Wildfires can start weeks after lightning strike
May 16, 2018 06:53 PM
ALBUQUERQUE, N.M. – Lightning has always been part of the natural cycle in forests, but resulting fires have a timing all their own. Some people tend to believe lightning hits a tree and it just blows up in this massive fire.
That's usually not the case. Often it smolders in a tree, particularly a dead tree, said Royce Fonteneot with the Albuquerque National Weather Service. These smoldering "sleeper fires" deep within the root system are waiting for just the right conditions.
"Can lay dormant for months. Usually, it's a period of weeks," Fonteneot said.
Hot, dry and windy days usually do the trick.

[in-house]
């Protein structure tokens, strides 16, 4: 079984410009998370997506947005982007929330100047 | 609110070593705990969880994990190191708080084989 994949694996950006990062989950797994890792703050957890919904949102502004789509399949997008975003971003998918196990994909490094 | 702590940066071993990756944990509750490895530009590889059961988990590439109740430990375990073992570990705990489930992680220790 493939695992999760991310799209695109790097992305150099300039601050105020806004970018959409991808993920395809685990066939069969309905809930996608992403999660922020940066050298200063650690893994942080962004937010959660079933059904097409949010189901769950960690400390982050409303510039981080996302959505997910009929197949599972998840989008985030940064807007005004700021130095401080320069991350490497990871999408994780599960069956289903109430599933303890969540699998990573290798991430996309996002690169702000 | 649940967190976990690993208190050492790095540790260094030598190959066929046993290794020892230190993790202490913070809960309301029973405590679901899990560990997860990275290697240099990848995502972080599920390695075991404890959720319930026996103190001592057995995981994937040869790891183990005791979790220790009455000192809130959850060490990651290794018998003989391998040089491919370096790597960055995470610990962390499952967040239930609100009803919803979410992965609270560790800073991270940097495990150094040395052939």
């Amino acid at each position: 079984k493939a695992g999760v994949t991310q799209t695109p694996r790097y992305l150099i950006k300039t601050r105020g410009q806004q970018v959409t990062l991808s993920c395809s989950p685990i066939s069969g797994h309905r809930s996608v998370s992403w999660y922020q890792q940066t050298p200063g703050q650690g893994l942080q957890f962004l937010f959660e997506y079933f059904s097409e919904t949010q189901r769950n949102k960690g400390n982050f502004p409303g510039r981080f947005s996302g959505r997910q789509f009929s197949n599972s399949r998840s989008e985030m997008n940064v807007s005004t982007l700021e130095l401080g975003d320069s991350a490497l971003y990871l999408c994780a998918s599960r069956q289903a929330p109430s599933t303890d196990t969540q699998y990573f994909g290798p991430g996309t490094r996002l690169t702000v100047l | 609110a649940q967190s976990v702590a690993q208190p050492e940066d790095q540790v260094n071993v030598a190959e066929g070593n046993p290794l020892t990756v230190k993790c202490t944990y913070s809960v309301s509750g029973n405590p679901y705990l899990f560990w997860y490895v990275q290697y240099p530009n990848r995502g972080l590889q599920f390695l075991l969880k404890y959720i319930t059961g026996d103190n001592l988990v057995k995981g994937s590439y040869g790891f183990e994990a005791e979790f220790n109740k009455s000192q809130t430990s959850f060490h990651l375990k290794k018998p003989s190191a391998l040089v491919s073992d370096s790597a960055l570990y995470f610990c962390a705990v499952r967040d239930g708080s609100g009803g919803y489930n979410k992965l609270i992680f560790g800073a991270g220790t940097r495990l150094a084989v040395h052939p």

"It's just smoldering," Fonteneot said. "And once you get those red flag-type conditions, that's when you can get a fire start off that tree."
Fonteneot said these types of forest fires are hard, if not impossible to predict.
"Really immediately until that starts, there's no real way of knowing," he said.
New satellite technology is helping forecasters and fire officials spot those fires as soon as they take off.
"In optimal conditions, we can actually detect a wildfire start down to about 15 acres," Fonteneot said.
In the meantime, Fonteneot said it's always a good idea for everyone to keep their eyes open especially in forested areas. If you see smoke where there shouldn't be, say something.
Updated: May 16, 2018 06:53 PM
Created: May 16, 2018 04:20 PM
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